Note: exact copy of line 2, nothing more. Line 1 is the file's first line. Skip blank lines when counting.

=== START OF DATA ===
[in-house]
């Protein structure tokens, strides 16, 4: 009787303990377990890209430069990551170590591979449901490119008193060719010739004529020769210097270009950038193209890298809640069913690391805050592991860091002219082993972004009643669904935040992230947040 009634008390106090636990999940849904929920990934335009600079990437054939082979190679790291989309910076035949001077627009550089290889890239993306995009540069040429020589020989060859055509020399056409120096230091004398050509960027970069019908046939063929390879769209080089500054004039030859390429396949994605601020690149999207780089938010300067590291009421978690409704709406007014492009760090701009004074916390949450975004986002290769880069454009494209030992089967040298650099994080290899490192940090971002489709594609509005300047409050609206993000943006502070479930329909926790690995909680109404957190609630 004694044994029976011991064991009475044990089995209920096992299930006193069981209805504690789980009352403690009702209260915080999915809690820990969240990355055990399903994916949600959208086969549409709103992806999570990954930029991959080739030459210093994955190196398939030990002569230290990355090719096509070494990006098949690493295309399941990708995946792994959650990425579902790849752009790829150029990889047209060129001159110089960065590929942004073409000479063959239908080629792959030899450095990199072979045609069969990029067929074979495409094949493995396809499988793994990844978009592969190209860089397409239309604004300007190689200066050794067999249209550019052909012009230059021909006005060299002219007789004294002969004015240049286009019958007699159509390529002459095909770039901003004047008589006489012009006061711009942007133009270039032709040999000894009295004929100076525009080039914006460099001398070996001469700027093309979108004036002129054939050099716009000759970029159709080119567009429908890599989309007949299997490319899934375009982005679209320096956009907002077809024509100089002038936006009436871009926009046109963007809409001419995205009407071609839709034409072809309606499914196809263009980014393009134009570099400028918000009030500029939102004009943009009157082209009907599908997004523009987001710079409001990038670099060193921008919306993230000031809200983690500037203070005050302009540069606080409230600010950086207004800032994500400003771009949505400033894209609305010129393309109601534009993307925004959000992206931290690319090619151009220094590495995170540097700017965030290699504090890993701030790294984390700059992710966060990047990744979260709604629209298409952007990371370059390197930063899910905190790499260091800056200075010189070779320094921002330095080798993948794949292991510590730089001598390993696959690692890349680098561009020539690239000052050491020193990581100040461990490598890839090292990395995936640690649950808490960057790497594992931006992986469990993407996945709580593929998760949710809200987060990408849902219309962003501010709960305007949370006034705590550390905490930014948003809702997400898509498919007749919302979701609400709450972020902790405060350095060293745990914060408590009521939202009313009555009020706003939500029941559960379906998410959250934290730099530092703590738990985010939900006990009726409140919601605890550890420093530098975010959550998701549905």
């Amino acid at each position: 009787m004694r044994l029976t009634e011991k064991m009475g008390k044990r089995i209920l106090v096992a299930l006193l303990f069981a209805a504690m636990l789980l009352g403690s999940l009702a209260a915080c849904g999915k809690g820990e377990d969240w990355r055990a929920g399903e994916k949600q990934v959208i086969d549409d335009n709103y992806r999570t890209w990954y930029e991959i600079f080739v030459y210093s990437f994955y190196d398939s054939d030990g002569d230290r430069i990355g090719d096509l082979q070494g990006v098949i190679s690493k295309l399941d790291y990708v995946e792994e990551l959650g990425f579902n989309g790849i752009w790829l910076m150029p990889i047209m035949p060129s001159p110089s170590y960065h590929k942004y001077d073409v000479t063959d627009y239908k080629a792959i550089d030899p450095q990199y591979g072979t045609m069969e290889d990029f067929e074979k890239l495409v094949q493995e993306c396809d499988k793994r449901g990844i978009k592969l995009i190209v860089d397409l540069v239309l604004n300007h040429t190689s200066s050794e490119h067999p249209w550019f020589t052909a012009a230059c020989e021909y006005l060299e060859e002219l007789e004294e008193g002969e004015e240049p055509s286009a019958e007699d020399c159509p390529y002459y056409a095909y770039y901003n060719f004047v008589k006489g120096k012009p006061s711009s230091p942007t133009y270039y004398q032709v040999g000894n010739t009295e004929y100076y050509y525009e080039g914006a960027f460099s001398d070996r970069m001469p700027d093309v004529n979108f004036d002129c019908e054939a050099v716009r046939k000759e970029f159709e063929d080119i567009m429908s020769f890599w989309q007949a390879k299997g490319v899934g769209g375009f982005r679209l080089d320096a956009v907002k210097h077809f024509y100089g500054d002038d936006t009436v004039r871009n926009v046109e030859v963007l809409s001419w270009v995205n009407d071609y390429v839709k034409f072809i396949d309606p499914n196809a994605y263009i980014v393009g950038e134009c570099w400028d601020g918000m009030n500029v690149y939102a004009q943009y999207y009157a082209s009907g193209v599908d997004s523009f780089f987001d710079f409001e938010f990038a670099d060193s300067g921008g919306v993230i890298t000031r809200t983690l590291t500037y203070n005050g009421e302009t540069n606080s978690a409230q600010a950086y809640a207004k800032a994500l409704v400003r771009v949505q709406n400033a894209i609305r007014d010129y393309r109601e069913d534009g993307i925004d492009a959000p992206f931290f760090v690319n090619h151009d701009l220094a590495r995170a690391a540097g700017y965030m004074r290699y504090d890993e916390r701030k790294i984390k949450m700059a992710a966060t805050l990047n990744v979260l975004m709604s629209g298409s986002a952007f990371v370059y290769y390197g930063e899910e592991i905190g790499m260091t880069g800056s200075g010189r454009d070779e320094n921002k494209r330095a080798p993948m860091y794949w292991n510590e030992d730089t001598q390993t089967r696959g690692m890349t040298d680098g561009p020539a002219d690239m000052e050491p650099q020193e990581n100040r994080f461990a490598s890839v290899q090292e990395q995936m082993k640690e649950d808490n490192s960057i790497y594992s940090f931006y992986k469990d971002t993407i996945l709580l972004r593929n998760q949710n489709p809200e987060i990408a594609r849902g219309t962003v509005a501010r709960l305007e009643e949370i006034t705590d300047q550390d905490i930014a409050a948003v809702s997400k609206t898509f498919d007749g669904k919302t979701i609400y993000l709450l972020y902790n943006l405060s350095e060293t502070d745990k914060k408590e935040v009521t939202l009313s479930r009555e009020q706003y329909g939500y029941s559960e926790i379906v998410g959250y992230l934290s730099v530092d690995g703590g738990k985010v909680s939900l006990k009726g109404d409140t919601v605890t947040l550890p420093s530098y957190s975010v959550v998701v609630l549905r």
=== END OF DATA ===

């Protein structure tokens, strides 16, 4: 009787303990377990890209430069990551170590591979449901490119008193060719010739004529020769210097270009950038193209890298809640069913690391805050592991860091002219082993972004009643669904935040992230947040 009634008390106090636990999940849904929920990934335009600079990437054939082979190679790291989309910076035949001077627009550089290889890239993306995009540069040429020589020989060859055509020399056409120096230091004398050509960027970069019908046939063929390879769209080089500054004039030859390429396949994605601020690149999207780089938010300067590291009421978690409704709406007014492009760090701009004074916390949450975004986002290769880069454009494209030992089967040298650099994080290899490192940090971002489709594609509005300047409050609206993000943006502070479930329909926790690995909680109404957190609630 004694044994029976011991064991009475044990089995209920096992299930006193069981209805504690789980009352403690009702209260915080999915809690820990969240990355055990399903994916949600959208086969549409709103992806999570990954930029991959080739030459210093994955190196398939030990002569230290990355090719096509070494990006098949690493295309399941990708995946792994959650990425579902790849752009790829150029990889047209060129001159110089960065590929942004073409000479063959239908080629792959030899450095990199072979045609069969990029067929074979495409094949493995396809499988793994990844978009592969190209860089397409239309604004300007190689200066050794067999249209550019052909012009230059021909006005060299002219007789004294002969004015240049286009019958007699159509390529002459095909770039901003004047008589006489012009006061711009942007133009270039032709040999000894009295004929100076525009080039914006460099001398070996001469700027093309979108004036002129054939050099716009000759970029159709080119567009429908890599989309007949299997490319899934375009982005679209320096956009907002077809024509100089002038936006009436871009926009046109963007809409001419995205009407071609839709034409072809309606499914196809263009980014393009134009570099400028918000009030500029939102004009943009009157082209009907599908997004523009987001710079409001990038670099060193921008919306993230000031809200983690500037203070005050302009540069606080409230600010950086207004800032994500400003771009949505400033894209609305010129393309109601534009993307925004959000992206931290690319090619151009220094590495995170540097700017965030290699504090890993701030790294984390700059992710966060990047990744979260709604629209298409952007990371370059390197930063899910905190790499260091800056200075010189070779320094921002330095080798993948794949292991510590730089001598390993696959690692890349680098561009020539690239000052050491020193990581100040461990490598890839090292990395995936640690649950808490960057790497594992931006992986469990993407996945709580593929998760949710809200987060990408849902219309962003501010709960305007949370006034705590550390905490930014948003809702997400898509498919007749919302979701609400709450972020902790405060350095060293745990914060408590009521939202009313009555009020706003939500029941559960379906998410959250934290730099530092703590738990985010939900006990009726409140919601605890550890420093530098975010959550998701549905």